I had a poem published this week titled "St. Agnes Eve Arrives in Steubenville, Ohio." I want to think out loud about it here, not so much explaining the poem, which doesn't merit explanation, as to talk about what's been troubling me about football this week--and all my life.
I have been re-reading James Wright’s poem, “Autumn Begins in Martin’s Ferry, Ohio” [available here], a poem I have always loved because as an Ohioan from one of the most football cities in this very football state—my hometown of Canton being the home of the Professional Football Hall of Fame—the poem really captures for me how high school football players become the be-all and end-all, the heroes, for many people in a sad town that has nothing else going for it. “Suicidally beautiful,” Wright describes their playing in his last stanza. The boys “…grow suicidally beautiful” [emphasis mine]. They weren’t born suicidally beautiful, they become  that way once on the field, the poem suggests but suggests too, I think, that the boys are being raised to this way of being.
Recently, in light of what has been called “The Steubenville Rape Trials” coming up in March,* I have been thinking a lot about who is missing from the poem. The fathers are there in the second stanza, and “their women,”--presumably the mothers, though they aren’t awarded their parental title-- are there in the second stanza where they “cluck like starved pullets.” However, I only now notice, there are no daughters. They are MIA, which is curious because there are a LOT of daughters at our Ohio football game. Heck, at all football games, even at the Super bowl..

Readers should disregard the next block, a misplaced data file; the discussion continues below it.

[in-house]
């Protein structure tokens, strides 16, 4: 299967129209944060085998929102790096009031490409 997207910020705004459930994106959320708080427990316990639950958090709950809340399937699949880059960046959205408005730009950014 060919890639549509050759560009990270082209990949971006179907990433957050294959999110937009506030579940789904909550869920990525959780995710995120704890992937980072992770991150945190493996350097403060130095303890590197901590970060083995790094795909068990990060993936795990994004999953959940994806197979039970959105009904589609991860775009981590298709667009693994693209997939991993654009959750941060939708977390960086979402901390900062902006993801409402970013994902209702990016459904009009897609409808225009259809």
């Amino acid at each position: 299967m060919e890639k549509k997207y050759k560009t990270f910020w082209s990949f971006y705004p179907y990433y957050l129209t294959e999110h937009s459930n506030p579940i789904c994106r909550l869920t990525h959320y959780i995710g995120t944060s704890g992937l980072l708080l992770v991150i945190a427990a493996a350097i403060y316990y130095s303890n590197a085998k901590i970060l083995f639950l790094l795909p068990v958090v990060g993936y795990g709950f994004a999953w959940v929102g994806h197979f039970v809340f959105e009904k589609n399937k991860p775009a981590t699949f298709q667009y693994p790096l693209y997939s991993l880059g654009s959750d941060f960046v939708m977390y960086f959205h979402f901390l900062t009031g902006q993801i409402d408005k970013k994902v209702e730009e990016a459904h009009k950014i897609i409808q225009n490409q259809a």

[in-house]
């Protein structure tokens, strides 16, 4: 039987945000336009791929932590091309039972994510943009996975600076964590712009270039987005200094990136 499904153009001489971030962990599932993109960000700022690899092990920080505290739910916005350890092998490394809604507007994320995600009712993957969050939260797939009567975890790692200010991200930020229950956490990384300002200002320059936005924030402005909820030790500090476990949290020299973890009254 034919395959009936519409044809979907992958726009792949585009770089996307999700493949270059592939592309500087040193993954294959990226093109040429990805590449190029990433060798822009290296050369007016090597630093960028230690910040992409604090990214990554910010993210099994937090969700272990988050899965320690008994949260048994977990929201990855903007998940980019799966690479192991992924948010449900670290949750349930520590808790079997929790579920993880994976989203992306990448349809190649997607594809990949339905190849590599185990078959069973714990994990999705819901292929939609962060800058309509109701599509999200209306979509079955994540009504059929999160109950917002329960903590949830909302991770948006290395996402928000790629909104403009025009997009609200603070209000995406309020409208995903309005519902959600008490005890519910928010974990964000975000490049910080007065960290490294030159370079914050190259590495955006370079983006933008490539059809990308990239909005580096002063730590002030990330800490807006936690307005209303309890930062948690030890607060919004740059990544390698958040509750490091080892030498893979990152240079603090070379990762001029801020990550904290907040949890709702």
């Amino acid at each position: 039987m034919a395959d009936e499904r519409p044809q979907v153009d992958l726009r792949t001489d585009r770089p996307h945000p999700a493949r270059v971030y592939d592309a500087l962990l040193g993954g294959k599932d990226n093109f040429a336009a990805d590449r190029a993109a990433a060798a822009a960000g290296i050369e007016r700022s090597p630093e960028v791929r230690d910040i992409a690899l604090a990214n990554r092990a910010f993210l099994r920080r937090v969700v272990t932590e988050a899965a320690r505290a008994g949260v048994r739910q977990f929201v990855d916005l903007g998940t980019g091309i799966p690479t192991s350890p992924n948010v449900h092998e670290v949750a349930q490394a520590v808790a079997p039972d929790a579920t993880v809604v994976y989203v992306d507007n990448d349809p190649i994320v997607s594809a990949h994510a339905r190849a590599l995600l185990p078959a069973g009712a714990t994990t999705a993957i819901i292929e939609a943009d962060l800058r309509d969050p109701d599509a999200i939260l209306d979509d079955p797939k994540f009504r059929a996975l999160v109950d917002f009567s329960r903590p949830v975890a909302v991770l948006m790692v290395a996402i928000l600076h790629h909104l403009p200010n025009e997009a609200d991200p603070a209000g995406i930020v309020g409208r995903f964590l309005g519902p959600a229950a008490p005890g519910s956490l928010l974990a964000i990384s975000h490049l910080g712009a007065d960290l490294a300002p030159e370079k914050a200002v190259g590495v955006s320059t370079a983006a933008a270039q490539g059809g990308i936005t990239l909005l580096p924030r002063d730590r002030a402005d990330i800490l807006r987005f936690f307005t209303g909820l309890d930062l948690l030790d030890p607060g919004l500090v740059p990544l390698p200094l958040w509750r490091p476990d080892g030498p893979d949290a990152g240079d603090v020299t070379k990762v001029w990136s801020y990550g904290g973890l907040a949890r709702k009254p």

A high school friend, Jenny Ebert, posted on Facebook during the Super bowl this past Sunday: “Why can't women stay dressed @ the Superbowl? It always has to be about sex. Where is entertainment with amazing dancing & singing, and uplifting encouraging messages. Enough pelvic thrusts and bouncing boobs!!!”
I wrote back: “They can't stay dressed at the Superbowl because they can't stay dressed at football games and perform. Don't you remember the PHS head majorette in 15 degree temps performing in a teeny sequined swimsuit??”
Jenny’s post triggered a memory from my junior year in high school. The head majorette was scheduled for a half-time solo in her new, exciting costume. She was tiny, probably a size five, maybe three, and the costume was a sleeveless, high-rise, silvery one-piece, skimpier than anything I can find in google images. That outfit would have made the Dallas Cowboy cheerleaders look overdressed. I recall too that it was so very bitter cold that penultimate game of the season, that Friday night in November, the ground one quarter-mud, three-quarters-ice, as she walked out with so much skin exposed and performed her full baton routine, then ran back, where her mother wrapped her in a big blanket, and she was half-carried to the bus till she could stop shivering like a broken toy.